A skier Monday survived a fall into a waterfall hole on Mount Washington in New Hampshire, less than two weeks after a 32-year-old man died in an avalanche on the mountain, officials said.
The Mount Washington Avalanche Center provided information on Monday’s incident in a statement.
“At 1:58 PM on Monday, April 22, a skier fell over the Tuckerman Ravine headwall and into one of several waterfall holes,” the statement said. “Partners and bystanders quickly initiated rescue efforts and also called 911 for emergency response. Unsure of where under the snow the fallen skier was, a beacon search was initiated and could have been helpful, though this was a non-avalanche accident. At 2:18 pm, after 20 minutes out of view to the rescuers, the subject climbed out of a different hole in the snow and slid down to the rescue party below him in the slope. He had lost his skis, poles, and pack.”
The skier, who wasn’t named, “was alert, oriented, and able to walk but in pain from several impacts during the fall,” the statement said. “He was also cold and wet from spending most of the 20 minutes in very cold flowing water, though not submerged. The rescue party quickly changed his clothes to drier ones. They wrapped him in a sleeping bag and briefly transported him in a rescue litter obtained from the nearby Connection Cache of emergency supplies. In effort to warm the subject, the rescue party then helped the subject begin walking down the Tuckerman Ravine Trail towards Hermit Lake.”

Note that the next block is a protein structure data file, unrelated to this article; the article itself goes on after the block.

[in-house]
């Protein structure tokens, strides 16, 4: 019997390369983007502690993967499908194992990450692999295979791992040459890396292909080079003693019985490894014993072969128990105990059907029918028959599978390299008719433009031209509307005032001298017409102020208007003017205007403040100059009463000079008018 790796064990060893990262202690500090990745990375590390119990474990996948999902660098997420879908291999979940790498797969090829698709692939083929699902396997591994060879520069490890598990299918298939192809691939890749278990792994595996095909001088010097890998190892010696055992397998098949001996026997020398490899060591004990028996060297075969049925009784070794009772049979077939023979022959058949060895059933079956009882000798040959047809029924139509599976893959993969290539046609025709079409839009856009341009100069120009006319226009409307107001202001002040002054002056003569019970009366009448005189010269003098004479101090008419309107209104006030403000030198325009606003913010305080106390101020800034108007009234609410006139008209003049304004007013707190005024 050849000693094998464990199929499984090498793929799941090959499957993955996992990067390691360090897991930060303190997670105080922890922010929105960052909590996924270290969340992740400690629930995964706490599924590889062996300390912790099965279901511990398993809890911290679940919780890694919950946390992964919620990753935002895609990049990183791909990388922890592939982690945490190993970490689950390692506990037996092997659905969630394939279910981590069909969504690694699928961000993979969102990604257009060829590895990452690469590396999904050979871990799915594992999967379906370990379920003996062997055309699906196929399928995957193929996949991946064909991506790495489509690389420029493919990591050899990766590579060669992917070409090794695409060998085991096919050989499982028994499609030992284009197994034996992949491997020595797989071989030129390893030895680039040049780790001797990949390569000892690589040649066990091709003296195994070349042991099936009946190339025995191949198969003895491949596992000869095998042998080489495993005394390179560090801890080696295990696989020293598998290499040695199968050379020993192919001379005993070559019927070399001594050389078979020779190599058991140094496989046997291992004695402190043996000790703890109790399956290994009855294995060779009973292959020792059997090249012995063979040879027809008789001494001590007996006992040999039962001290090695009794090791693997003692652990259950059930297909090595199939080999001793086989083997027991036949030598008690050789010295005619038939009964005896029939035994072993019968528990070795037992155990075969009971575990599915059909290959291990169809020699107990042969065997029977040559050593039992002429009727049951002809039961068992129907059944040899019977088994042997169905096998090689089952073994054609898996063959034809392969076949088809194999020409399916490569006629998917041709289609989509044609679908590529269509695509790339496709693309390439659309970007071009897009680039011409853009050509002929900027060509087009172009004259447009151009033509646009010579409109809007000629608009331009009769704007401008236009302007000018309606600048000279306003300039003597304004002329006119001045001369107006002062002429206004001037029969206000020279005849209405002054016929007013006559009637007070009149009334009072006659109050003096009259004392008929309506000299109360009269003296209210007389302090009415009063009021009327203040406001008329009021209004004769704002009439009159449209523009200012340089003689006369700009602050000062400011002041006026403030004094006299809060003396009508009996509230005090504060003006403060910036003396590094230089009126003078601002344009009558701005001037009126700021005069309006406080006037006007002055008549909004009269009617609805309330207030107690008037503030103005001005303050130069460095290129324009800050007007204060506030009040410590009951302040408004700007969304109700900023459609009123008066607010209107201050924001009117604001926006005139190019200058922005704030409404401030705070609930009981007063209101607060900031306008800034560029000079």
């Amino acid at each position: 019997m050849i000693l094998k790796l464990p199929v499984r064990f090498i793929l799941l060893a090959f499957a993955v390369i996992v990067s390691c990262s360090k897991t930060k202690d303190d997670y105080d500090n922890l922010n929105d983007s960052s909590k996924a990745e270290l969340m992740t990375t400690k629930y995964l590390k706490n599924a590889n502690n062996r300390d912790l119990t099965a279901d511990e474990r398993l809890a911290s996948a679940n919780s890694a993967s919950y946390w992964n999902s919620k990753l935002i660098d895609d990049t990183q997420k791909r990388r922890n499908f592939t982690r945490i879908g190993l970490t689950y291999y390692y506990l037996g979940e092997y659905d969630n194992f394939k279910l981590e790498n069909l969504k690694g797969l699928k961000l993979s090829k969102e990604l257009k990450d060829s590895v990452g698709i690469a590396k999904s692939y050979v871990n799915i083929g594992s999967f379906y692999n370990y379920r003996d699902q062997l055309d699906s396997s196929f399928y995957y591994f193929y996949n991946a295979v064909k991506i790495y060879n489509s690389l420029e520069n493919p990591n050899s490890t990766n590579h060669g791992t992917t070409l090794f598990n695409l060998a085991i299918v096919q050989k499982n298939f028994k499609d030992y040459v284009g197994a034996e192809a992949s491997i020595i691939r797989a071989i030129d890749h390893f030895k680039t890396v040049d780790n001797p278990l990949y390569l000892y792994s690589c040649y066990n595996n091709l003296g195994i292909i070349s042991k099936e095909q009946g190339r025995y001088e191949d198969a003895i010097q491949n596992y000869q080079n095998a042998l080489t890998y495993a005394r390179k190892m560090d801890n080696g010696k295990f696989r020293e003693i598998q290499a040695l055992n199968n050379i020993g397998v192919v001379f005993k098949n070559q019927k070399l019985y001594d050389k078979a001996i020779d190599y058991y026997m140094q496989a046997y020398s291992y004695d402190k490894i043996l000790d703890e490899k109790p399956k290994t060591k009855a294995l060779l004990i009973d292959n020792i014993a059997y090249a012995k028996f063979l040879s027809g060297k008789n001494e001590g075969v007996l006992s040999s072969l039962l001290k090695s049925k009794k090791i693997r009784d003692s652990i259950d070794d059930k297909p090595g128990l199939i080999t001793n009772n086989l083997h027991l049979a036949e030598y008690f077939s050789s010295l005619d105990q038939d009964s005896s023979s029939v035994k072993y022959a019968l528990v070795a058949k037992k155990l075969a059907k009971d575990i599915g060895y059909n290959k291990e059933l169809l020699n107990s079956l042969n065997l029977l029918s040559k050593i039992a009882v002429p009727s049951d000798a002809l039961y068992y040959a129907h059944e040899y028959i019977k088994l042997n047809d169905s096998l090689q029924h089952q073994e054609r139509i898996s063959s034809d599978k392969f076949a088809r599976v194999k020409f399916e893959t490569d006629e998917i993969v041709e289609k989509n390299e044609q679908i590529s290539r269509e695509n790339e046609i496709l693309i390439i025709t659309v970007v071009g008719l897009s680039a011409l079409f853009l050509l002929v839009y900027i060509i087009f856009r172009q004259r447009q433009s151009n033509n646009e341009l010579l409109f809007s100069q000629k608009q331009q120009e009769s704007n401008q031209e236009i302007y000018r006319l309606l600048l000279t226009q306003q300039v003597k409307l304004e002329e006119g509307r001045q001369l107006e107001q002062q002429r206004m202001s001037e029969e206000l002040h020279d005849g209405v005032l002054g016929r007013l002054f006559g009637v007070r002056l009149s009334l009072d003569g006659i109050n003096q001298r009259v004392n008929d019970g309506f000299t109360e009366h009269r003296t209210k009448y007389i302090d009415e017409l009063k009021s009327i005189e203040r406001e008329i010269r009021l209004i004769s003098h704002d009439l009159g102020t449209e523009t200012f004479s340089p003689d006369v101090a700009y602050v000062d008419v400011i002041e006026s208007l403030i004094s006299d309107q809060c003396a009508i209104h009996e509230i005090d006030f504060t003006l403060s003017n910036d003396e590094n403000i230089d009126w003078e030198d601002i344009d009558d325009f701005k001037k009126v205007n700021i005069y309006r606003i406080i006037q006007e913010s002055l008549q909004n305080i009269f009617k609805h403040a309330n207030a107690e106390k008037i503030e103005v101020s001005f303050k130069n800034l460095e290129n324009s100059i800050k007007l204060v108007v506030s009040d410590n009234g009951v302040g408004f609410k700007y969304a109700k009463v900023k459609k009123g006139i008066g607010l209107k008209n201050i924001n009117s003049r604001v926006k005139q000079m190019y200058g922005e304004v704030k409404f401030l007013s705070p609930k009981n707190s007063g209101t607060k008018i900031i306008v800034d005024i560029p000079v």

Waterfall holes on the mountain can be treacherous for anyone who falls into them.
“A fall into these holes, which often also have significant amounts of cold flowing water which can quickly cause hypothermia, can be very difficult to escape or be rescued from,” the statement said. “Such accidents have resulted in several fatalities in Tuckerman Ravine. A lucky skier had a very close call in this type of accident” Monday.
Monday’s close call followed a tragedy on the mountain April 11, when 32-year-old Nicholas Benedix of Campton, N.H., was killed in an avalanche.
Snow rangers responded to the avalanche around 1:30 p.m. on April 11 and recovered Benedix’s body less than an hour later, the US Forest Service has said.
The avalanche was human-caused and about 135 feet wide at its thickest, according to the Forest Service.
Globe Correspondent Andrew Stanton contributed to this report. Travis Andersen can be reached at email@example.com. Follow him on Twitter TAGlobe.